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Clinical Trials

Clinical trials are research studies designed to discover new ways to treat different cancers, and directly impact the number of new therapies and treatments available to fight cancer. Today’s trials are tomorrow’s standard of cancer care.

Thompson was the first to bring cancer clinical trials to East Tennessee more than 25 years ago. Our oncologists are certified to participate in clinical trials and work with multiple cancer research groups to bring innovative treatments to East Tennessee. In addition, we partner with pharmaceutical companies to give our patients access to new treatments not otherwise available. We offer clinical trials because they often lead to better ways to diagnose, treat, and prevent cancer, allowing people to live healthier and longer lives. Ask your doctor if a clinical trial might be right for you.


Protocol Number NCT Number Summary Principal Investigator
NSABP  B-51/RTOG 1304 NCT01872975 A study for women with early stage breast cancer to determine if giving less radiation is as effective as traditional radiation in patients who have had a very good response to chemotherapy received prior to surgery. Grant Clark, MD
S1418/BR006 NCT02954874 For patients with high risk “triple negative” breast cancer, a study to see if using an immunotherapy (Pembrolizumab) after the usual treatments will help keep breast cancer from returning. Jashmin Patel, MD


Protocol Number NCT Number Summary Principal Investigator
A021502 NCT02912559 For patients with stage III colon cancer with deficient mismatch repair, to see if adding an immunotherapy (Atezolizumab) to the usual chemotherapy given after surgery will decrease the chance of cancer returning.   Jashmin Patel, MD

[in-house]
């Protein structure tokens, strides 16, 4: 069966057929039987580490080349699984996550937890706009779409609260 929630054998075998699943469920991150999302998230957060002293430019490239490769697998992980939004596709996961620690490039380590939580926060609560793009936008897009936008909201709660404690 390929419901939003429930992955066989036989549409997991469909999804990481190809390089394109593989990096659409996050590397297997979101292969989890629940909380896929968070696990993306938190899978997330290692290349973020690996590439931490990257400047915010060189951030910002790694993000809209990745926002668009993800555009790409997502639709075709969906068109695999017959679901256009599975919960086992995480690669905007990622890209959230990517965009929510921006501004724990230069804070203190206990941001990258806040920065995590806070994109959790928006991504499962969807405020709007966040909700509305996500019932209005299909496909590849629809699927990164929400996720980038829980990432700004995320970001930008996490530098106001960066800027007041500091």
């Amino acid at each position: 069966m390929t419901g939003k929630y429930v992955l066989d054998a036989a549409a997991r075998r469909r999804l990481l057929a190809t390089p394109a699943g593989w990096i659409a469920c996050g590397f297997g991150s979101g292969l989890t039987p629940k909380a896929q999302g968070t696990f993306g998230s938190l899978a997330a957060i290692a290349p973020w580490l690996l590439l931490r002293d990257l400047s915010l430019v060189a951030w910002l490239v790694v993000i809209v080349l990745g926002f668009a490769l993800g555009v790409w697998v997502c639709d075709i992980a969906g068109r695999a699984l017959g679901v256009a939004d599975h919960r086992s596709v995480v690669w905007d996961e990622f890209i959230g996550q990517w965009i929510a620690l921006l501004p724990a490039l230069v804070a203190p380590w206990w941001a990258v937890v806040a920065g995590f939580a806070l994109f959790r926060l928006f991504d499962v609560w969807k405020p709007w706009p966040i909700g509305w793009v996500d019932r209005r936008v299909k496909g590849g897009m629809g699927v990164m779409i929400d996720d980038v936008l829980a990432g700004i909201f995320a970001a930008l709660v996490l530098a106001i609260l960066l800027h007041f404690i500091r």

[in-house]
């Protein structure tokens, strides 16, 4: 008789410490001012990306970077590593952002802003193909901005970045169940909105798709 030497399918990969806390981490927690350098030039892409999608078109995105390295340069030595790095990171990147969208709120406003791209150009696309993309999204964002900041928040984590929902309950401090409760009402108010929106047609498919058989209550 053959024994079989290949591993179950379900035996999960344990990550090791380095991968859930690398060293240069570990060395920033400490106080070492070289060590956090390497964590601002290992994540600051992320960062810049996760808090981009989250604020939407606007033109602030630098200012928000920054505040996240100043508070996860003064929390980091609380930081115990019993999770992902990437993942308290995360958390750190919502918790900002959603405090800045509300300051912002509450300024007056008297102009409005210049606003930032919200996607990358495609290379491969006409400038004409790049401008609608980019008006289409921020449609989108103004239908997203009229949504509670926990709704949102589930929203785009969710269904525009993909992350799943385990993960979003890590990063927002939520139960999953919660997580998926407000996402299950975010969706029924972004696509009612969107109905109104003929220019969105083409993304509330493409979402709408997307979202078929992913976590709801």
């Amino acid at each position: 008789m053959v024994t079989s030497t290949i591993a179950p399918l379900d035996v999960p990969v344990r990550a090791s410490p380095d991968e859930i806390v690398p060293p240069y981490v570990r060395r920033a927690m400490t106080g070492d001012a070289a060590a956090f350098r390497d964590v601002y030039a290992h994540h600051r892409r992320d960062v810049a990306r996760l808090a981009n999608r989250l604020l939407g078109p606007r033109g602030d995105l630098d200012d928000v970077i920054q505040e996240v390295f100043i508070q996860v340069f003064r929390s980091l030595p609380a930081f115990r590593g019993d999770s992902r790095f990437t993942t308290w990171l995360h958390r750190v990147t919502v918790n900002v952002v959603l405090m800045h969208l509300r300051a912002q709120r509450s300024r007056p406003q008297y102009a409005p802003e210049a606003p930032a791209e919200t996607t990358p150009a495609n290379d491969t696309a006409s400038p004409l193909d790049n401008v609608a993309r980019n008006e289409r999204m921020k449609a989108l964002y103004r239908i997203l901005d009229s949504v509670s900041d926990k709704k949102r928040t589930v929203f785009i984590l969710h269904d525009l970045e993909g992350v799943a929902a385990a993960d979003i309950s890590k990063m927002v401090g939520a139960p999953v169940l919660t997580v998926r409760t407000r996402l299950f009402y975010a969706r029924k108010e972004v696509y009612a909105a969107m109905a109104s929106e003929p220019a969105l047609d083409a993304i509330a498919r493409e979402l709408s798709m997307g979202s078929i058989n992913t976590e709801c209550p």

Protocol Number NCT Number Summary Principal Investigator
NRG-GU005 NCT03367702 For patients with localized intermediate risk prostate cancer, testing short course radiation therapy versus standard radiotherapy. Grant Clark, MD


Protocol Number NCT Number Summary Principal Investigator
NRG-GY005 NCT02502266 For patients with recurrent platinum resistant or refractory ovarian, fallopian tube, or primary peritoneal cancer, to test the combination of cediranib and olaparib in comparison to each drug alone or other chemotherapy. Brook Saunders, MD


Protocol Number NCT Number Summary Principal Investigator
AZA-MDS-006 (CONNECT) n/a For patients with new Leukemia and MDS, this study is gathering information about how patients feel when being treated for this cancer, what kind of medicine they are taking, and how their medicine is affecting them.  Jashmin Patel, MD 

Lung: Small Cell

Protocol Number NCT Number Summary Principal Investigator
CALGB 30610 NCT00632853 A study for limited stage small cell lung cancer to compare two different ways to give radiation therapy to see which is more effective. In addition, every patient will get chemotherapy with Cisplatin and Etoposide, which is standard treatment for this type of lung cancer. Grant Clark, MD
NRG-CC003 NCT02635009 For patients with small cell lung cancer (limited and extensive stage), to test whether avoiding the hippocampus (part of the brain that is important for memory) during whole-brain radiation therapy prevents cognitive side effects. Grant Clark, MD
NRG-LU005 NCT03811002 For patients with limited stage small cell lung cancer, to test usual chemoradiation therapy, versus chemoradiation therapy plus the addition of a new immunotherapy drug, Atezolzumab (MPDL3280A). Grant Clark, MD


Protocol Number NCT Number Summary Principal Investigator
NCT02224781 A study to determine which is the best sequence (targeted therapy followed by immunotherapy, or immunotherapy followed by targeted therapy) for treating patients with advanced BRAF positive melanoma. The medications include: Dabrafenib, Trametinib, Ipilimumab, and Nivolumab. Jashmin Patel, MD


Recurrent Tumors, Lymphomas, and Multiple Myeloma

Protocol Number NCT Number Summary Principal Investigator
EAY 131 MATCH NCT02465060 A study to test more than 25 different treatments for patients with recurrent or rare cancers with a molecular profile that “matches” a targeted therapy. Brook Saunders, MD